Transportation Engineering Minor | NYU Tandon School of Engineering

Transportation Engineering Minor


Aerial view of buildings and moving traffic in a city

About the Minor

Transportation systems continue to be the main driving force behind the on-going race towards building smart cities of tomorrow. In fact, transportation systems are being re-invented, re-engineered, and revolutionized at a rate that has never been seen in the history except the time motorized transportation replaced horse and buggy approximately 100 years ago. The purpose of the Civil and Urban Engineering undergraduate minor in Transportation is to open new avenues to NYU’s undergraduate students from all disciplines to be involved in these exciting developments in transportation engineering and planning. The main educational goal is to provide students with the necessary foundations to use advanced analytical techniques and to employ emerging publicly available big data sources not only to analyze and evaluate existing transportation systems but also to plan and engineer future systems such as hyperloop and autonomous vehicles. Students will have the opportunity to learn to use advance simulation and spatial data analysis and visualization tools to assess the effects of implementing alternative designs of these emerging transportation systems. The capstone course will be the culminating experience to work on exciting real-world projects with leading industry and agency partners under the guidance of transportation faculty with a wealth of academic and practical experience in transportation engineering and planning. Students involved in this minor will also have the opportunity to work on exciting research projects led by the newly established USDOT Tier 1 University Transportation Center, C2SMART. Students are required to take a total of five classes.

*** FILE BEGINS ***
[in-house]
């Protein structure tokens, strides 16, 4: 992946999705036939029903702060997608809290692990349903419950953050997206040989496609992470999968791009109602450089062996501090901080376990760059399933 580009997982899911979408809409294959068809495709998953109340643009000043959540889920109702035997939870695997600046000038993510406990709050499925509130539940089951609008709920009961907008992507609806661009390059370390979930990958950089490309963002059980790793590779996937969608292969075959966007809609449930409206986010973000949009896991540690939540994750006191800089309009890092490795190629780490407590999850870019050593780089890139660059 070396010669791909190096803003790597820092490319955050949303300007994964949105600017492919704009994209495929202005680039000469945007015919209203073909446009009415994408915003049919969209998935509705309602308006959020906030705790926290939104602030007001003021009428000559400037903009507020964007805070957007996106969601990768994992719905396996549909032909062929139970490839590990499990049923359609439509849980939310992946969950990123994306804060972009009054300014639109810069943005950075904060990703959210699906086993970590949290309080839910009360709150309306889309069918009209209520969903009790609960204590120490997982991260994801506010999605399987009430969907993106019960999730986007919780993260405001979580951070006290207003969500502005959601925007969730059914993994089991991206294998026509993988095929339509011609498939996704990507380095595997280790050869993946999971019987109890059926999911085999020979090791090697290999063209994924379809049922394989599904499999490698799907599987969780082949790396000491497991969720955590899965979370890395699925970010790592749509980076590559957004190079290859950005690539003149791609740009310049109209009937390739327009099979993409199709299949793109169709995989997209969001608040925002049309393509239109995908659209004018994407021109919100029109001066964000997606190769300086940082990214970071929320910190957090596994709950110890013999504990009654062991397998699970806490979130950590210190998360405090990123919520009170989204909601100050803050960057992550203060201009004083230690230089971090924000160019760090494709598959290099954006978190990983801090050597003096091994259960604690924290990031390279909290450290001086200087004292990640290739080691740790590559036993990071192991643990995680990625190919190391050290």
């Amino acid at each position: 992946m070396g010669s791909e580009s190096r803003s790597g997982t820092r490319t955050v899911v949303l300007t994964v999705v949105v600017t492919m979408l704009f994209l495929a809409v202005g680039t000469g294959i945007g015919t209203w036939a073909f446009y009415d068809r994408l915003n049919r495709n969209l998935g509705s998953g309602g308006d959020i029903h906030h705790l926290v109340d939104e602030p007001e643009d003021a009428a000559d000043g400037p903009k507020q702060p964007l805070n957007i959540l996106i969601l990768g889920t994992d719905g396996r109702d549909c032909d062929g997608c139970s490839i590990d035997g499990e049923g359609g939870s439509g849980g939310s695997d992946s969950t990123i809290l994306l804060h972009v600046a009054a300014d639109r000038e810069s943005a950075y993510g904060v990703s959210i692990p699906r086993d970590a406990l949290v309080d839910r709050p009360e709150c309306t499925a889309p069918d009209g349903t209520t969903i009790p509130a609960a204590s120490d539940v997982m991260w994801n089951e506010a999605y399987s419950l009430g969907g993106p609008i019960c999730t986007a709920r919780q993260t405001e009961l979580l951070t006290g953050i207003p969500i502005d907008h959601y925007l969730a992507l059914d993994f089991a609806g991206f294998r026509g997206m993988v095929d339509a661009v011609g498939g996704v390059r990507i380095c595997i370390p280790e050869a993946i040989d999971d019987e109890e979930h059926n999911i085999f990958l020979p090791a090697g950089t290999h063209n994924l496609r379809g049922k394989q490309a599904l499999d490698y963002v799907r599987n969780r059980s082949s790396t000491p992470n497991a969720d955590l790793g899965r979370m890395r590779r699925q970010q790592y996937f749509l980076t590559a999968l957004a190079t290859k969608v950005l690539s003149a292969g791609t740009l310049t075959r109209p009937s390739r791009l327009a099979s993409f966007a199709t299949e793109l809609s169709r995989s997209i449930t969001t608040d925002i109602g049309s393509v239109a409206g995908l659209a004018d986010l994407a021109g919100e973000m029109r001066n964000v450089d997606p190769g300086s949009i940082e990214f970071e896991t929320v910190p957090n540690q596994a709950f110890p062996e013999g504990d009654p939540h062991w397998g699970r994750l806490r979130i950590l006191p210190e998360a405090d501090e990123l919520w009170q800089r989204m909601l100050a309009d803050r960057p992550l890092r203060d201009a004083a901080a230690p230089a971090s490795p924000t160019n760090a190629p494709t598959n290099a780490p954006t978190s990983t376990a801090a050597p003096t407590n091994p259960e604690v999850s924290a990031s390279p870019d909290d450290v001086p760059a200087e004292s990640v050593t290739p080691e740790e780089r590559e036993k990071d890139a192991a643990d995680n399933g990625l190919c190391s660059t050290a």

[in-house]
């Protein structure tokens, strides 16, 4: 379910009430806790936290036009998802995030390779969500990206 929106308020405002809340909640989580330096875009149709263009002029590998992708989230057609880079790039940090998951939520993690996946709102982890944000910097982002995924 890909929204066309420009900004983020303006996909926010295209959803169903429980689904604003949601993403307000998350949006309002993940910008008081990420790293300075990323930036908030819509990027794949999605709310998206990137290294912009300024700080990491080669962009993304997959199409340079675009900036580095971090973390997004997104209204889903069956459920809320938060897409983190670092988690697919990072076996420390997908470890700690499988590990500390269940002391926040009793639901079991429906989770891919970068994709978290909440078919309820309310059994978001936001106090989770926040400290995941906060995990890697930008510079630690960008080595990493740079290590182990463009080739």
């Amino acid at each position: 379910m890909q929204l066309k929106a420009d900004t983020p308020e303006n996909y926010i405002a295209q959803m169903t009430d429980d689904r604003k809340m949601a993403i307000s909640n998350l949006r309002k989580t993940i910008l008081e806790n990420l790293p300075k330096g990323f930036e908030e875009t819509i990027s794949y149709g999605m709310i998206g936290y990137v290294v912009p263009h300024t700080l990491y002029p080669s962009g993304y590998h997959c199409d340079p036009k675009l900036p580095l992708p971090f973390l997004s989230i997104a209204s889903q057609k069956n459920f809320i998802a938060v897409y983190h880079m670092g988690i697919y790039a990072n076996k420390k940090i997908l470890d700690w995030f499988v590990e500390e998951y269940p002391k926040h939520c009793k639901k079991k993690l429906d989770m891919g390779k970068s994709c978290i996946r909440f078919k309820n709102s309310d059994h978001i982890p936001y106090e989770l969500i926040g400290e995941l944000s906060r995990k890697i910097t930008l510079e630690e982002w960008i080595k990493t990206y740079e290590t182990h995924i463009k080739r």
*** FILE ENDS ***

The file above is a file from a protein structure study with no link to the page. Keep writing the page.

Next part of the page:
The minor is open to undergraduate students. Transportation is a multidisciplinary field and undergraduates from other engineering departments, computer science, planners are all welcome to participate in this minor.

Learning Objectives of the Transportation Minor:

  • Learn urban transportation planning principles.